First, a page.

Minnesota
If you live in Minnesota, MNsure is the Health Insurance Marketplace to serve you. Instead of HealthCare.gov, you’ll use the MNsure website to apply for coverage, compare plans, and enroll. You can apply as early as October 1, 2013. Visit MNsure now to learn more.
Nevada
If you live in Nevada, the Nevada Health Link is the Health Insurance Marketplace to serve you. Instead of HealthCare.gov, you’ll use the Nevada Health Link website to apply for coverage, compare plans, and enroll. You can apply as early as October 1, 2013. Visit the Nevada Health Link now to learn more.
New Mexico
If you live in New Mexico, BeWellNM is the Health Insurance Marketplace to serve you. Instead of HealthCare.gov, you’ll use the BeWellNM website to apply for coverage, compare plans, and enroll. You can apply as early as October 1, 2013. Visit BeWellNM now  to learn more.
New York
If you live in New York, New York State of Health is the Health Insurance Marketplace to serve you. Instead of HealthCare.gov, you’ll use the New York State of Health website to apply for coverage, compare plans, and enroll. You can apply as early as October 1, 2013. Visit New York State of Health now to learn more.
Oregon
If you live in Oregon, Cover Oregon is the Health Insurance Marketplace to serve you. Instead of HealthCare.gov, you’ll use the Cover Oregon website to apply for coverage, compare plans, and enroll. You can apply as early as October 1, 2013. Visit Cover Oregon now to learn more.
Rhode Island
If you live in Rhode Island, HealthSource RI is the Health Insurance Marketplace to serve you. Instead of HealthCare.gov, you’ll use HealthSource RI website to apply for coverage, compare plans, and enroll. You can apply as early as October 1, 2013. Visit HealthSource RI now to learn more.
Utah
You’ll use the official website HealthCare.gov to apply for coverage,compare plans, and enroll. Specific plans and prices will be available on October 1, 2013, when Marketplace open enrollment begins. Coverage can start as soon as January 1, 2014.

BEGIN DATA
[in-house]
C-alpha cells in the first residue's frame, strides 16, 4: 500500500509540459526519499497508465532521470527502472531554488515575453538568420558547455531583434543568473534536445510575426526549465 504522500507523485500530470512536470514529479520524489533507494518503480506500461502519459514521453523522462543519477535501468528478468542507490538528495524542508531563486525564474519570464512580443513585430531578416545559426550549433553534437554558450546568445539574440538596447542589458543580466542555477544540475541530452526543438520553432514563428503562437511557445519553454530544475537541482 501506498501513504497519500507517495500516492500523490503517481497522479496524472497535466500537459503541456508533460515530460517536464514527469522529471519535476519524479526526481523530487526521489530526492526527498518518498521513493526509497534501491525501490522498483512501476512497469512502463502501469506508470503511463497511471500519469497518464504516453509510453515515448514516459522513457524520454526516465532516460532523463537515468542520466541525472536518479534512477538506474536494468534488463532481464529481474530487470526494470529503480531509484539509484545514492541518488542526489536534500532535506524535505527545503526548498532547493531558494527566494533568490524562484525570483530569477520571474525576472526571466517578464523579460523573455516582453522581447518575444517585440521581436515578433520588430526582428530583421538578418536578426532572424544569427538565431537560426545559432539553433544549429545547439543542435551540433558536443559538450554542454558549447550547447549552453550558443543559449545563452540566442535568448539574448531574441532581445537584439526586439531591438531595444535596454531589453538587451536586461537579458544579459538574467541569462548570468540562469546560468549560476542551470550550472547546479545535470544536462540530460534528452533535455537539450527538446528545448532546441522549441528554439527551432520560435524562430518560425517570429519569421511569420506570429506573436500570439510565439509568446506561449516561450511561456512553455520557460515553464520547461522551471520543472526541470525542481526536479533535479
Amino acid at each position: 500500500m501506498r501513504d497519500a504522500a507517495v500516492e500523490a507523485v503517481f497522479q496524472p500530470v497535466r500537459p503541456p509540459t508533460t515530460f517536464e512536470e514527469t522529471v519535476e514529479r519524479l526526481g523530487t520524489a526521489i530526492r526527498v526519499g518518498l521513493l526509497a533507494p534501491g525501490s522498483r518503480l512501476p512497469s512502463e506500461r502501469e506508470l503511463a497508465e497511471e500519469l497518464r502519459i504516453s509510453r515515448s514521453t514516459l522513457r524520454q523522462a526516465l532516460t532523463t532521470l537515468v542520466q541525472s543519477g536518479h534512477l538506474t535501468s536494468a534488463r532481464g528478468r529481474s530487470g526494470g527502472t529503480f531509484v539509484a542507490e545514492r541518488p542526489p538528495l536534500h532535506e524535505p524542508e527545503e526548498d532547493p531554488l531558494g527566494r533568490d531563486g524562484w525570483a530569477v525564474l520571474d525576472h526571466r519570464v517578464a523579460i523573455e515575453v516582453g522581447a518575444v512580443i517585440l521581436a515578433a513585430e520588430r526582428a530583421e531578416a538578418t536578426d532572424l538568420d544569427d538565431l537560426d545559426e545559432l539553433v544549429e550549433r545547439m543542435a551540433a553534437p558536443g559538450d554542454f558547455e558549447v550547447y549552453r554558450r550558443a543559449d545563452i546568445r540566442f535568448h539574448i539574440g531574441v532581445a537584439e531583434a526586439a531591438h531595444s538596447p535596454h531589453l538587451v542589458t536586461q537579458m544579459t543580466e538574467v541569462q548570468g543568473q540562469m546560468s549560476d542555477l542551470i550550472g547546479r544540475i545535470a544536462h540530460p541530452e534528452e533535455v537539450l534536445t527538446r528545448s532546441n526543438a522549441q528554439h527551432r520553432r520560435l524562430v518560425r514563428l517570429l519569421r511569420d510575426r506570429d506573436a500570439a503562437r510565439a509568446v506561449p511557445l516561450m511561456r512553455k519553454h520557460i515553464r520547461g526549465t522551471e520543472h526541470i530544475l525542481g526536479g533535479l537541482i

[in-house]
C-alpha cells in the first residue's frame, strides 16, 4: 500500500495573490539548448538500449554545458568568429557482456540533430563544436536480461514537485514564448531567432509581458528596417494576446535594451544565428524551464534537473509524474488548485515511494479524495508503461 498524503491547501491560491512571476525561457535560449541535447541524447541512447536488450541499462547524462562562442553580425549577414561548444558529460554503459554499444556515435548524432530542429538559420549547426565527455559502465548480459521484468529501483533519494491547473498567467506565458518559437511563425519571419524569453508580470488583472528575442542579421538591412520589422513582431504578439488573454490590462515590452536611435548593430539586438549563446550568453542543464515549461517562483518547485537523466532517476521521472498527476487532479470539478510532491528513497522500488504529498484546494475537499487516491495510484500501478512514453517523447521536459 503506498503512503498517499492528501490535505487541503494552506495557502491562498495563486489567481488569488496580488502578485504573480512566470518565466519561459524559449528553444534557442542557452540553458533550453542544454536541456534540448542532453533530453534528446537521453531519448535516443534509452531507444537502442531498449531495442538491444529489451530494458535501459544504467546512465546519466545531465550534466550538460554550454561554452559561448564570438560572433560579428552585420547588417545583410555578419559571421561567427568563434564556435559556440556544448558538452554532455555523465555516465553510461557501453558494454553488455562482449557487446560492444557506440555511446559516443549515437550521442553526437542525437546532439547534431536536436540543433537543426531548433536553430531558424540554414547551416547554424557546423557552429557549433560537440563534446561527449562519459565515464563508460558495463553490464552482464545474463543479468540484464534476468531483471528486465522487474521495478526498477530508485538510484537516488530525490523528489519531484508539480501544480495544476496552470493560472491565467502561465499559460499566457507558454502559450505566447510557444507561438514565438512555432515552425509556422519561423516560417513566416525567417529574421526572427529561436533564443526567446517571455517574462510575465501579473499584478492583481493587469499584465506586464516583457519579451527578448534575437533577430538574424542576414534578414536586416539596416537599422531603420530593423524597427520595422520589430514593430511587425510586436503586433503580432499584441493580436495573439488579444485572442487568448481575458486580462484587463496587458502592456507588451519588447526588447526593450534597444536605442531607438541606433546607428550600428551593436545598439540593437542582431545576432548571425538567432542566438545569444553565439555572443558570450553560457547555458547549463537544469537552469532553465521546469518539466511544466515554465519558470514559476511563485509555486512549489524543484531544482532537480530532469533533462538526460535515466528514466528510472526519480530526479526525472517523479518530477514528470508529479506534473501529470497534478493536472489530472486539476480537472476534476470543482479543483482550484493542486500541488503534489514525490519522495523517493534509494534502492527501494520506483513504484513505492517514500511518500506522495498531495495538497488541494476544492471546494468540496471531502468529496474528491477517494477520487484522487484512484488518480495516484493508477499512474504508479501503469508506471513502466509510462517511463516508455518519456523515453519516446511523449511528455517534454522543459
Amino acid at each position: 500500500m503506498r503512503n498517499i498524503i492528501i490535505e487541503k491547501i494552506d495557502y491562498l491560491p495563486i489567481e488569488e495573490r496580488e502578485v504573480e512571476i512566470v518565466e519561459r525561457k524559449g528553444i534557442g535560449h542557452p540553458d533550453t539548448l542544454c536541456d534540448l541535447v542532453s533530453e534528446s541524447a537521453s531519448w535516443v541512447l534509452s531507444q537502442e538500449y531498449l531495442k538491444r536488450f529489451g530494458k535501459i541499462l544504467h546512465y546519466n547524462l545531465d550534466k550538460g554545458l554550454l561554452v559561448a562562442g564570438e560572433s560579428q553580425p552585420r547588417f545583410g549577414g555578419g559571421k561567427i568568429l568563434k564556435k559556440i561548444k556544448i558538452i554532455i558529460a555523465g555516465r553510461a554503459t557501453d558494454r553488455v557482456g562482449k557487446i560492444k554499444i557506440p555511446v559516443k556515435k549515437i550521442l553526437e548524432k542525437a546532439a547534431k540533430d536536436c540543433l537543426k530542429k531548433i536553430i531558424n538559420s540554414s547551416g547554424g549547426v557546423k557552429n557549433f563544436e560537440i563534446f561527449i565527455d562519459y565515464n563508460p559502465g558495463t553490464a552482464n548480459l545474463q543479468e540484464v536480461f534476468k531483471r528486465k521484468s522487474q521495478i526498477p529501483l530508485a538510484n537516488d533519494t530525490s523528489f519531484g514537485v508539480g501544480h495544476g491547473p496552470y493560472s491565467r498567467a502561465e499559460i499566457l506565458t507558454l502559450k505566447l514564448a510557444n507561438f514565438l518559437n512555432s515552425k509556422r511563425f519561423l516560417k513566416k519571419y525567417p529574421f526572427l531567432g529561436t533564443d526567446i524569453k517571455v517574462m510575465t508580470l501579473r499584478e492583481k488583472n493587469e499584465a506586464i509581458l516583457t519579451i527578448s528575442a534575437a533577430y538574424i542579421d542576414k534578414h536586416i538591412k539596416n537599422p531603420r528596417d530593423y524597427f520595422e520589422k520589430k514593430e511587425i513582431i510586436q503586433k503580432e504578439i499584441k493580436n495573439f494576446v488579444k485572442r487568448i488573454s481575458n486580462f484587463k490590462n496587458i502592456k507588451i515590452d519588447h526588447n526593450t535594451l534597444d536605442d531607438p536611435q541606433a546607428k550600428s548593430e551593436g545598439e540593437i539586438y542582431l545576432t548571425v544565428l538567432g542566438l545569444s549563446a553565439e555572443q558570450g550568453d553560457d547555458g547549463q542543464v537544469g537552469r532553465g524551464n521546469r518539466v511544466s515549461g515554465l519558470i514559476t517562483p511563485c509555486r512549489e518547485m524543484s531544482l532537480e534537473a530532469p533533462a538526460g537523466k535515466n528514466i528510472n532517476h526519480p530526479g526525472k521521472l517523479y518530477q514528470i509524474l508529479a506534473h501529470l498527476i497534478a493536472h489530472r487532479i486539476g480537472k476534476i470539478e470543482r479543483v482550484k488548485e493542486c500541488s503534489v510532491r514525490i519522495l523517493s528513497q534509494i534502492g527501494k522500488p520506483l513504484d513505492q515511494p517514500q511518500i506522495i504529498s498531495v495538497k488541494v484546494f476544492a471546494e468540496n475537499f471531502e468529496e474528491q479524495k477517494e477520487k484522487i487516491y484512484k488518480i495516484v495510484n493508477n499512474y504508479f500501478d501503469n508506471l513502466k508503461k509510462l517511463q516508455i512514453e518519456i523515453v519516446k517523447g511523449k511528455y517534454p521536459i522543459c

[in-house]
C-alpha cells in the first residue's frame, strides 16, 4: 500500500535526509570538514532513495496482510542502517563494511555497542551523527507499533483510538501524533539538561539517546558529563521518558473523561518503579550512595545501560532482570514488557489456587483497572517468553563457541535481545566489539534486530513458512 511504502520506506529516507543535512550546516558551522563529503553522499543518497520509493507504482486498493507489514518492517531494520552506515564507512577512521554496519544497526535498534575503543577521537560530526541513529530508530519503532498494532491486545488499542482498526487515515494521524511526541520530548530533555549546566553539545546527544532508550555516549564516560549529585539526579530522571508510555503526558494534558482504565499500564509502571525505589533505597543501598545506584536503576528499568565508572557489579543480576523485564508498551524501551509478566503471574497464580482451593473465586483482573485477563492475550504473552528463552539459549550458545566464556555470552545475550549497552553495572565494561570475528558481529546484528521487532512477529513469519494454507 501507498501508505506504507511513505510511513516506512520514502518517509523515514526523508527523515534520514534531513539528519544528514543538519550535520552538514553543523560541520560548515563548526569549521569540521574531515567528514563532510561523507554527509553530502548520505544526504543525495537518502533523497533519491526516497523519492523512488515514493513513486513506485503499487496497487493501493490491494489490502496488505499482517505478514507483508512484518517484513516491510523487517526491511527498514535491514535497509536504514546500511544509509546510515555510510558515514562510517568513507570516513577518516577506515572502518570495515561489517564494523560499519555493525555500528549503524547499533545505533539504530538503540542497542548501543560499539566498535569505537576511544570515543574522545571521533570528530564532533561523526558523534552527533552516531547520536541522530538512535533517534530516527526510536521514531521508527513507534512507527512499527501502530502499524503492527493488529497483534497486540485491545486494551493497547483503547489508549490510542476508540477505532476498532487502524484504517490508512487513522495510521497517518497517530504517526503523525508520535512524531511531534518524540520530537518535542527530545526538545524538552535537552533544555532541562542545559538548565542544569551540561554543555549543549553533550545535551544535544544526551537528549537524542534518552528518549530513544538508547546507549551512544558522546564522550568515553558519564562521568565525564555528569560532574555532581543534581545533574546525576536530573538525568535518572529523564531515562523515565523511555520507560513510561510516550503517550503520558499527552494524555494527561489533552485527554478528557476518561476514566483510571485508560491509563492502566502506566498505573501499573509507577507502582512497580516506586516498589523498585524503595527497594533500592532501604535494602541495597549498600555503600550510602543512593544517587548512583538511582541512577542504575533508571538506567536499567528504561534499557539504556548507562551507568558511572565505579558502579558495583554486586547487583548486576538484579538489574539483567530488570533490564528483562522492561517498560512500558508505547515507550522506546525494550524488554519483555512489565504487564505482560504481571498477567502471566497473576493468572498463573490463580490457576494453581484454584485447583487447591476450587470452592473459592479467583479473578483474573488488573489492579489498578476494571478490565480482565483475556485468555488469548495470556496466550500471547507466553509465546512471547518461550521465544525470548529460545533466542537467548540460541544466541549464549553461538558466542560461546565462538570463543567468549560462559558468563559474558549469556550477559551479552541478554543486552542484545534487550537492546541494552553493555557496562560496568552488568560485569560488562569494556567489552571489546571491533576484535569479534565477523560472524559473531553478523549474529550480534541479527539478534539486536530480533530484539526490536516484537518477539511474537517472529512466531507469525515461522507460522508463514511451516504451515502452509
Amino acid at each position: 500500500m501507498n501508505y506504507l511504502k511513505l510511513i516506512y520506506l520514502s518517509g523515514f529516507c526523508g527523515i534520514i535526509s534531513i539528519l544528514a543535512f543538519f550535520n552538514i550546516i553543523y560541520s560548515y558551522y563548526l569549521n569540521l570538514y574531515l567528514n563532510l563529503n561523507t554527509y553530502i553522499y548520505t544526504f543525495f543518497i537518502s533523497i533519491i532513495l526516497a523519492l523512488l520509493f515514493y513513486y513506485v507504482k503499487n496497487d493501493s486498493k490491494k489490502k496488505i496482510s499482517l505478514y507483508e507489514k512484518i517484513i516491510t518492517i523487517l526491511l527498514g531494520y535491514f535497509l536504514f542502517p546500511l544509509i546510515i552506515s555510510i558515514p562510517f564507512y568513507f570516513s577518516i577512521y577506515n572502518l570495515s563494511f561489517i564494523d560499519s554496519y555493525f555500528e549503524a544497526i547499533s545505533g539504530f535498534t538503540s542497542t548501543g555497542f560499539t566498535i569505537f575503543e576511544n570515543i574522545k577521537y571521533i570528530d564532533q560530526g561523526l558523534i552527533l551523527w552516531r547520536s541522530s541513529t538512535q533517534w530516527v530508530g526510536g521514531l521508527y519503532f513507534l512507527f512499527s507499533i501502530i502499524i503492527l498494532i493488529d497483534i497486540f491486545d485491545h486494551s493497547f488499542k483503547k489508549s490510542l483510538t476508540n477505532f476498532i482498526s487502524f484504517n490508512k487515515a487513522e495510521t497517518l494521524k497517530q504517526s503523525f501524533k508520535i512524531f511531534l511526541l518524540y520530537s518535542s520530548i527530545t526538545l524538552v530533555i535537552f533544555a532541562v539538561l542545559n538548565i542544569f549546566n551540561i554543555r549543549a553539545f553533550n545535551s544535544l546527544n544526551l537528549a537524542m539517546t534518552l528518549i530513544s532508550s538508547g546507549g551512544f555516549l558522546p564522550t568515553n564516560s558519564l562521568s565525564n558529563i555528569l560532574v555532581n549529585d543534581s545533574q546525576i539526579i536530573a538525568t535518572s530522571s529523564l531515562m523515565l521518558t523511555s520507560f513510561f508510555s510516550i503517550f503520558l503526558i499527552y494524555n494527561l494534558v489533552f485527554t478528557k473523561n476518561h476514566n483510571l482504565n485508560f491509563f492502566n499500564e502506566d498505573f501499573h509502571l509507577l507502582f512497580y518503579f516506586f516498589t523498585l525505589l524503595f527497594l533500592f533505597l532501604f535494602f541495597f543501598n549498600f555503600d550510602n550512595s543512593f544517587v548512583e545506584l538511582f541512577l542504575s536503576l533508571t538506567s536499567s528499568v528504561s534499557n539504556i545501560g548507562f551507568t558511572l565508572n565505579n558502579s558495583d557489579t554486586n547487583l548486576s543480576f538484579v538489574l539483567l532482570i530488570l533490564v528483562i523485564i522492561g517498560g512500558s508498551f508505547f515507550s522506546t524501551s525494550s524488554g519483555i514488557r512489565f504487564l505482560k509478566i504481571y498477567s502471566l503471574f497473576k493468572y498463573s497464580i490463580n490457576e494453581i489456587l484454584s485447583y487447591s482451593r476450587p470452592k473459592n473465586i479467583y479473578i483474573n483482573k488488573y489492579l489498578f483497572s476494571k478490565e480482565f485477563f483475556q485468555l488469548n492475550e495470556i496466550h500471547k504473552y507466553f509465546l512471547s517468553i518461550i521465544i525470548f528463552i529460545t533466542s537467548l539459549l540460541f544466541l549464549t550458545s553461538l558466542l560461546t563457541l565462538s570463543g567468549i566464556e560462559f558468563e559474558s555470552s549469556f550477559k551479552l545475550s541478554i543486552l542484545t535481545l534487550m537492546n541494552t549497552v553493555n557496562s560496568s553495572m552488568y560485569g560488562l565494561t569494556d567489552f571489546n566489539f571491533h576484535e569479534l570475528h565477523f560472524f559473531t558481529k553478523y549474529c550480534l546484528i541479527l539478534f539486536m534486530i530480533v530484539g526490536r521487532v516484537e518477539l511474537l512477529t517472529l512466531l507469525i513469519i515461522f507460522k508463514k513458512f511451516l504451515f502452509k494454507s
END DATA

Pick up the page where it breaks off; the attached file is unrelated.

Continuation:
For small businesses and their employees: In Utah, your Small Business Health Options Program (SHOP) is Avenue H. Instead of HealthCare.gov, you’ll use the Avenue H website to apply for coverage, compare plans, and enroll. You can apply as early as October 1, 2013. Visit Avenue H now to learn more.
Vermont
If you live in Vermont, Vermont Health Connect is the Health Insurance Marketplace to serve you. Instead of HealthCare.gov, you’ll use the Vermont Health Connect website to apply for coverage, compare plans, and enroll. You can apply as early as October 1, 2013. Visit Vermont Health Connect now to learn more.
Washington
If you live in Washington, the Washington Healthplanfinder is the Health Insurance Marketplace to serve you. Instead of HealthCare.gov, you’ll use the Washington Healthplanfinder website to apply for coverage, compare plans, and enroll. You can apply as early as October 1, 2013. Visit the Washington Healthplanfinder now to learn more.
American Samoa
Guam
Northern Mariana Islands
Puerto Rico
Virgin Islands
You’re not eligible to use the Marketplace to apply for health insurance. Check with your territory’s government offices to learn about health coverage options.

Source: ObamaCareFacts.com

ObamaCare Info as of September 25, 2013

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Still much is unknown about how ObamaCare will affect you.
The employer notice to employees on or before October 1, 2013:

  • The Department of labor indicates employers "should" give the required notices to their employees on or before October 1, 2013.
  • The IRS has indicated they will not levy penalties against employers who miss the October 1, 2013 deadline.
When does ObamaCare actually become mandatory:
  • January 1, 2014 for individuals.  However, many waivers have been granted.
Health insurance costs:
  • Rates for health insurance will be based on your age and where you live.  With wide variations.
  • Generally speaking, rates for young people will be greater than rates are now for the same coverage.  
  • Generally speaking, rates for older people will be less that rates are now for the same coverage.
How do rates compare with previous rates?  (From Forbes 9/25/2013 article by Carolyn McClanahan)  
  • If you live in a state where individual insurers already sold robust policies and promised guaranteed issue coverage, your rates are lower. If you live in a state where individual insurers cherry picked healthy people or didn’t provide great coverage, three things happen: